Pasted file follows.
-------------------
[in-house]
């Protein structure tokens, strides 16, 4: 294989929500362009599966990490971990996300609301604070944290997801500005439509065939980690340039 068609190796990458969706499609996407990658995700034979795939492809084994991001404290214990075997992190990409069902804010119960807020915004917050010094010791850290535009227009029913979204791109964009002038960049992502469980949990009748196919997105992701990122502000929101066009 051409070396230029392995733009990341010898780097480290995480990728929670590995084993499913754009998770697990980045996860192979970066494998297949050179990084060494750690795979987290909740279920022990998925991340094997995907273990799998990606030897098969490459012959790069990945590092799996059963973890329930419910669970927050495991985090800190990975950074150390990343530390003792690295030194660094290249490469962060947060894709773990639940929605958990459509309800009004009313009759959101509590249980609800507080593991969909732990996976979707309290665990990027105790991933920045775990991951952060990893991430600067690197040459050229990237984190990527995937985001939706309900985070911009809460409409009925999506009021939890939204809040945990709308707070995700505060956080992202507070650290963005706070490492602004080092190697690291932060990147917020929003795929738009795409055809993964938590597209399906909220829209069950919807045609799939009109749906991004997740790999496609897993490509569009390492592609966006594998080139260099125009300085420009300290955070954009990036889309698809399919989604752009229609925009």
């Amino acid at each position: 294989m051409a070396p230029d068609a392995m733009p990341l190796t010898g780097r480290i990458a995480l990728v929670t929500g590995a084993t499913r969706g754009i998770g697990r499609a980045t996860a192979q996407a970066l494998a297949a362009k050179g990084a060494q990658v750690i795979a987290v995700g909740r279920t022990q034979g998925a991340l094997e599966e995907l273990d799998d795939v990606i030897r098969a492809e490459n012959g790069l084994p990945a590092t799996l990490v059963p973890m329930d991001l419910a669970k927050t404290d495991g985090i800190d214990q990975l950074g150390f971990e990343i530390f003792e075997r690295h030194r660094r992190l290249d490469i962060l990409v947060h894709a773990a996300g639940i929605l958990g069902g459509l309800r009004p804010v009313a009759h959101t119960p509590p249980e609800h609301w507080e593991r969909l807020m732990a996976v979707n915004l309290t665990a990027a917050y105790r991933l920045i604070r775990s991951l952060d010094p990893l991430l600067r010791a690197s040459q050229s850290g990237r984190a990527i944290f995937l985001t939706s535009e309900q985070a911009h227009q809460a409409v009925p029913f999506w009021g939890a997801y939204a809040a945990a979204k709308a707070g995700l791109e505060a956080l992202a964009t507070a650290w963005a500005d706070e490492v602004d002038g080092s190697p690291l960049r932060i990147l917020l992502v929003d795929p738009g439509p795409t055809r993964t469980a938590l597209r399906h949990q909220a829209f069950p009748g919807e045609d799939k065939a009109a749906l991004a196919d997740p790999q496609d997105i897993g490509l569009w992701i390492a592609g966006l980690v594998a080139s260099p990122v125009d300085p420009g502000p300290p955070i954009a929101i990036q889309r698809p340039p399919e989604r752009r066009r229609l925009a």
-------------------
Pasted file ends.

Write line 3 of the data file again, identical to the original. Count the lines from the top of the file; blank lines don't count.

């Amino acid at each position: 294989m051409a070396p230029d068609a392995m733009p990341l190796t010898g780097r480290i990458a995480l990728v929670t929500g590995a084993t499913r969706g754009i998770g697990r499609a980045t996860a192979q996407a970066l494998a297949a362009k050179g990084a060494q990658v750690i795979a987290v995700g909740r279920t022990q034979g998925a991340l094997e599966e995907l273990d799998d795939v990606i030897r098969a492809e490459n012959g790069l084994p990945a590092t799996l990490v059963p973890m329930d991001l419910a669970k927050t404290d495991g985090i800190d214990q990975l950074g150390f971990e990343i530390f003792e075997r690295h030194r660094r992190l290249d490469i962060l990409v947060h894709a773990a996300g639940i929605l958990g069902g459509l309800r009004p804010v009313a009759h959101t119960p509590p249980e609800h609301w507080e593991r969909l807020m732990a996976v979707n915004l309290t665990a990027a917050y105790r991933l920045i604070r775990s991951l952060d010094p990893l991430l600067r010791a690197s040459q050229s850290g990237r984190a990527i944290f995937l985001t939706s535009e309900q985070a911009h227009q809460a409409v009925p029913f999506w009021g939890a997801y939204a809040a945990a979204k709308a707070g995700l791109e505060a956080l992202a964009t507070a650290w963005a500005d706070e490492v602004d002038g080092s190697p690291l960049r932060i990147l917020l992502v929003d795929p738009g439509p795409t055809r993964t469980a938590l597209r399906h949990q909220a829209f069950p009748g919807e045609d799939k065939a009109a749906l991004a196919d997740p790999q496609d997105i897993g490509l569009w992701i390492a592609g966006l980690v594998a080139s260099p990122v125009d300085p420009g502000p300290p955070i954009a929101i990036q889309r698809p340039p399919e989604r752009r066009r229609l925009a």